Rated PG-13 for intense sequences of action and violence, some disturbing images, sensuality and language
Score: 3 out of 5
Many people, myself included, had high hopes for Daniel Craig's fourth outing as James Bond. The back-to-basics reboot Casino Royale was the breath of fresh air that the series needed after hitting one of its lowest points with Die Another Day, and while Quantum of Solace was a disappointing follow-up, Skyfall more than made up for it, proving that Craig's Bond was more than just a British Jason Bourne while delivering one of the most rock-solid Hollywood action films in a long while. The next movie, Spectre, seemed to have everything going for it. Not only was Sam Mendes returning in the director's chair after his amazing work on Skyfall, it also marked a comeback for the series that, thanks to some tangled rights issues dating to the '70s that have only just been sorted out, has been decades in the making. Yes, as the name implies, this is the movie where SPECTRE, the criminal secret society that Bond went head-to-head with several times in the old Sean Connery films, would be returning in a new, twenty-first century incarnation.
Unfortunately, Spectre doesn't quite live up to the promise. Don't get me wrong, it's still a decent Bond film, and everything that's been good about the Craig films so far is still present here. The action is once again very good, the locales and cars are once again exotic, and Craig once again displays why the role has made him a superstar. However, it's merely that, decent, never excelling the way that Casino Royale and Skyfall did. Pretty much all the problems go back to the script, filled as it is with weak supporting characters, an incredibly disappointing take on Bond's fabled nemesis Blofeld, and an extremely mishandled attempt to tie the previous Craig films into a single overarching story that, to be honest, was already wrapped up well enough with Skyfall. Still, if it's pure, old-school Bond action you're looking for, this film delivers, even if it's fairly middle-of-the-road within the series.
Before I get into the meat of why Spectre didn't quite work, let me be perfectly clear: I liked this film. Everything that's been great about Bond for the last several years is here in full form. Craig is a tough, authoritative, and steely presence as 007, clearly unlike past takes on the character but still recognizable. Sam Mendes shoots some sharp action scenes, ranging from fistfights between Bond and a SPECTRE henchman (played by Dave Bautista in a manner reminiscent of Richard Kiel as Jaws) to car chases in the streets of Rome to explosive battles in exotic locales. Said locales are shot with an eye for style, bringing to life the energy of Mexico City, the classical classiness of Rome, the frostiness of the Austrian Alps, the isolation of the SPECTRE base in the Moroccan desert, and the foreign-yet-familiar feel of Bond's home in London. Naomie Harris and Ben Whishaw were also standouts in the supporting cast as Moneypenny and Q, Bond's support who, in the Craig films, have taken a more active role in the series than ever before. On a purely visceral level, this film entertains, and its two-and-a-half-hour length felt epic rather than bloated.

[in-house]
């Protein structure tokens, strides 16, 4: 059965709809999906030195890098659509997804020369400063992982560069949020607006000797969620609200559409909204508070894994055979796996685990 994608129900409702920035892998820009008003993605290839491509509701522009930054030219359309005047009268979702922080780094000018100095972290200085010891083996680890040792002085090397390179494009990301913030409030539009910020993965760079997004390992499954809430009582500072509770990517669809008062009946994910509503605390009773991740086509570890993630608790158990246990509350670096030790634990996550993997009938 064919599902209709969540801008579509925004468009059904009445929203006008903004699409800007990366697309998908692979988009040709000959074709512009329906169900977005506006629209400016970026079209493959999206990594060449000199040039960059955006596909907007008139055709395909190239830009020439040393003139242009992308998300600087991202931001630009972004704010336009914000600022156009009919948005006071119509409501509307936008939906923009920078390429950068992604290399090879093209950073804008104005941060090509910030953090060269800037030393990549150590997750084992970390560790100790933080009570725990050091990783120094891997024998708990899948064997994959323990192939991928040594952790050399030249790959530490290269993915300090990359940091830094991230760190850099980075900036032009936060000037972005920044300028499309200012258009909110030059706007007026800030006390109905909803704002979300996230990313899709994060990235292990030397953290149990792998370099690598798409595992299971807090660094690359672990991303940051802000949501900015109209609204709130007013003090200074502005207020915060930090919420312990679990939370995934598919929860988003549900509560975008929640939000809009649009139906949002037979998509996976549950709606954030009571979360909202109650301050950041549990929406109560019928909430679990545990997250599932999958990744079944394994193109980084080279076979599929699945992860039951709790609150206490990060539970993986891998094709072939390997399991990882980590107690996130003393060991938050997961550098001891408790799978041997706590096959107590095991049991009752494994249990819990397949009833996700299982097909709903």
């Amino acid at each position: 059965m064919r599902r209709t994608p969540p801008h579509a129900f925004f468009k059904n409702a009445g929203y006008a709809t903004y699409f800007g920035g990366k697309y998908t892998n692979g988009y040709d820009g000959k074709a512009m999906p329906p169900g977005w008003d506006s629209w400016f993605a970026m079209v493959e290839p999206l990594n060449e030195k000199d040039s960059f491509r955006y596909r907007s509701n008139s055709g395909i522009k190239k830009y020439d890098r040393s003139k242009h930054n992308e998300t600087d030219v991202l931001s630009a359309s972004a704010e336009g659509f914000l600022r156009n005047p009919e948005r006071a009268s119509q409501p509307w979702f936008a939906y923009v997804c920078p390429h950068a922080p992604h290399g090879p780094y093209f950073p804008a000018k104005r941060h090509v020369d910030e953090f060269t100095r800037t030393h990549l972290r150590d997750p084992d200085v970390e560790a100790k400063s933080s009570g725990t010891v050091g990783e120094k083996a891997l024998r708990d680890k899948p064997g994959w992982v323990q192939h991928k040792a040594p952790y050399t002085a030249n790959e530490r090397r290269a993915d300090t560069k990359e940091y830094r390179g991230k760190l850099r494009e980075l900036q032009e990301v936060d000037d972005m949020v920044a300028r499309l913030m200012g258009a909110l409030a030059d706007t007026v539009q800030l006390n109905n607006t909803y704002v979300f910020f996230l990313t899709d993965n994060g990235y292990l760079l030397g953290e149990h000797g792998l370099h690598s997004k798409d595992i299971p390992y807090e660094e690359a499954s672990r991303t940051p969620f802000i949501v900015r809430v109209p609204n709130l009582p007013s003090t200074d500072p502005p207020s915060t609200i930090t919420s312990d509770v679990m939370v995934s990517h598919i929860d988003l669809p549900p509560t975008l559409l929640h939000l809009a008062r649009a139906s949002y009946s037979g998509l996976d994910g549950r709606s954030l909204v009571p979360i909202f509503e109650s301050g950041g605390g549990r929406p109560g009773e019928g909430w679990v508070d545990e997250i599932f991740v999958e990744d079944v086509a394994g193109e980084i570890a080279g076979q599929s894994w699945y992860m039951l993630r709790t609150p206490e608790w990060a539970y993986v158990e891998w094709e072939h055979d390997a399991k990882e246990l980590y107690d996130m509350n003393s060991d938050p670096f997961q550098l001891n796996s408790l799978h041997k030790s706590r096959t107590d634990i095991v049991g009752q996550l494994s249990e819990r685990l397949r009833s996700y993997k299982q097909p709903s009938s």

There's just one problem, though. Everything I just said about this film applies just as well to Casino Royale and Skyfall, and while those films also succeeded in telling interesting stories with great characters, this one fumbles all over the place in that department. Léa Seydoux's Madeleine Swann is bland as far as Bond girls go; not only does the writing give her no real character to work with beyond just a pretty face who happens to know something about the bad guys, but she has little in the way of chemistry with Craig, meaning that I didn't buy their romance for a second as anything more than one of Bond's usual booty calls. They try to make it seem like it's something deeper, but it's undercut at every opportunity. She was gorgeous, but forgettable, and I found myself wishing that she had swapped places with Monica Bellucci as Lucia, who gets what amounts to a bit part as the widow of one of the bad guys Bond killed. Vesper Lynd she wasn't. It's in the meat of the plot, however, where things start going seriously haywire. The main story about SPECTRE infiltrating the world's intelligence agencies in order to implement an electronic surveillance system under its control is pretty much lifted wholesale from Captain America: The Winter Soldier, only handled without half the finesse or resonance; whereas that film was trying to earnestly warn about government surveillance and abuse of power in the bluntest possible terms, this one feels like it's just going through the motions with its subject matter. Max Denbigh is completely forgettable as a bad guy, not helped by the fact that he shares supervillain duties with Blofeld. And that brings me to the biggest problems in this film's story. Not only does Blofeld get far too little screen time, a criminal waste of Christoph Waltz's talents, the attempt to give him a personal connection to Bond and retcon the last three films to have his organization as the mastermind behind everything just flails in a mess of plot holes. Without spoiling anything, when he was delivering his big motive speech to Bond while he's got him in the obligatory death trap, I was waiting for Neve Campbell as Sidney Prescott to march into the room and deliver to Blofeld the same epic speech dismantling his motives that she gave to the killer in Scream 3.
The Bottom Line:
Let me reiterate that I actually liked Spectre. It's entertaining, and as a James Bond film, it's serviceable. However, it never rises above merely decent, held back by a poor plot and a fairly dull Bond girl. Still, if you're seeing this, you'll get your money's worth as long as you lower your expectations from where Skyfall set them.